NOTE FROM JACE:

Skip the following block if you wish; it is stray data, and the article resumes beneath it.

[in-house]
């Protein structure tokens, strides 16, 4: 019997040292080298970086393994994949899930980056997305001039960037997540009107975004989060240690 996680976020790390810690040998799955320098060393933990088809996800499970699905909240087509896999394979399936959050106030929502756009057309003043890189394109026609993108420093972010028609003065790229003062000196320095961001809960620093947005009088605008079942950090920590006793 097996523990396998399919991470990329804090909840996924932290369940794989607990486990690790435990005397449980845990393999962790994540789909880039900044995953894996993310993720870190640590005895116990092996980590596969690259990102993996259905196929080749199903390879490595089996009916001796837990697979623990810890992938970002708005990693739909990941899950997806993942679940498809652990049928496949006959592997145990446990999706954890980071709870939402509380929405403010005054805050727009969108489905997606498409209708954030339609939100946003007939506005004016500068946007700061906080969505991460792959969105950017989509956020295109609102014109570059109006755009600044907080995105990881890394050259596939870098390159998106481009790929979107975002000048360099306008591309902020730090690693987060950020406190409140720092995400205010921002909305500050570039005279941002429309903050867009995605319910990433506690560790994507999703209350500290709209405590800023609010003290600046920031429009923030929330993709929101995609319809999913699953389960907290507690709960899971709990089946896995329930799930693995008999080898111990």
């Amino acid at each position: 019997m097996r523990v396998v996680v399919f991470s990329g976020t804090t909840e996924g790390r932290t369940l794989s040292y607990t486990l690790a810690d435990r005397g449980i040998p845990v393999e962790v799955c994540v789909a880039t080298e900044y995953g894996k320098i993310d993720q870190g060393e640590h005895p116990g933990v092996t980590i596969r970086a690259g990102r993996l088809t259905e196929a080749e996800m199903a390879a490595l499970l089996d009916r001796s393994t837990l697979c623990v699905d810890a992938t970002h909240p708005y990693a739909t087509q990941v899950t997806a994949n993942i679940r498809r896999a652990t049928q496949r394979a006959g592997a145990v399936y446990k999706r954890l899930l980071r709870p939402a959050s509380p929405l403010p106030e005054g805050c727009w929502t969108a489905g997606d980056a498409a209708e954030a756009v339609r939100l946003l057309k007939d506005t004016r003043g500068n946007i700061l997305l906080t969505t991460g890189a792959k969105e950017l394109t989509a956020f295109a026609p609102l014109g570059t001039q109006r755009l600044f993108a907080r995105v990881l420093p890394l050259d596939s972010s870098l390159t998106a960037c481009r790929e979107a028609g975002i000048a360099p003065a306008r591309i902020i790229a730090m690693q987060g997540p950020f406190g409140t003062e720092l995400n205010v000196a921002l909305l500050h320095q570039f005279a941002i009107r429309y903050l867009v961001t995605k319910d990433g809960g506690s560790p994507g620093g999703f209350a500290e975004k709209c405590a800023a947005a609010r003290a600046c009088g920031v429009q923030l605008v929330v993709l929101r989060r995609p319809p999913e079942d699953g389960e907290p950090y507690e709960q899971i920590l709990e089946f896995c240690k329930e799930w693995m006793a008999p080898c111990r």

It doesn’t matter if the markets are trending up or trending down, the market still has peaks and valleys… whether it goes uphill or downhill. Right now, I’m really not sure that it’s headed up or down, but I can tell you this… the peaks and valleys that we are going through right now are in a big valley. I will try to explain why… We are just a “blip” on the map. Most ranchers are home working and don’t get the chance to go outside of their little circles. I’ll try to explain what I believe is going on outside of our little circle with what’s going on with the market. This is a typical January as far as people holding their cattle over into the new year. Some of it’s for tax purposes, some of it is to get the cattle weaned, and some of it is due to the holidays. But, what’s not typical for January is our weather. Example: if there are 100 feed yards in America, 70 of them will not take cattle due to their pens being under water, muddy, and/or snow, all weather related. That means the other 30 have to take the cattle being sold. Now they have run out of pens. Where are the cattle going? Where do we put them? I’ve had some order buyers tell me that if the cattle were free, they still couldn’t take them! This was the market for this week. We had customers selling their cattle and their 475lb steer calves brought $10.00 per head less than their 575lb steers. The 650lb steers brought the same dollars per head as their 575lb steers. Dollars and cents, this makes absolutely no SENSE. Farmers & ranchers can turn out their lite calves. But the heavier cattle have no homes. With the storm coming through this week, some buyers say they (again) won’t be able to buy the cattle they need. What is the solution? Some drier weather and some patience on the seller’s side. My prediction over the next couple of weeks: we could see fat cattle bring $1.28 to $1.32. We could see feeder cattle bring less per 100 than the fat cattle. I’m still getting asked if I believe the government shut down is affecting the market. My answer is still absolutely not. The only federally employed government workers in the agricultural industry is the meat inspectors. The meat is still getting federally inspected. As I said, the fat cattle prices are climbing. If the shut down was affecting the market we would be seeing a decline in the fat cattle prices. The other affect is that the federal workers on furlough may not be able to afford the better cuts of meat. The one thing that the weather has helped is increasing the butcher cow market. It’s because the ranchers are not bringing their butcher cows in due to the muddy pastures which causes a reduction in the availability. To date we have sold so many there are now less available to sell. So, hang in there, be patient. I see better days coming in the near future. Time will tell.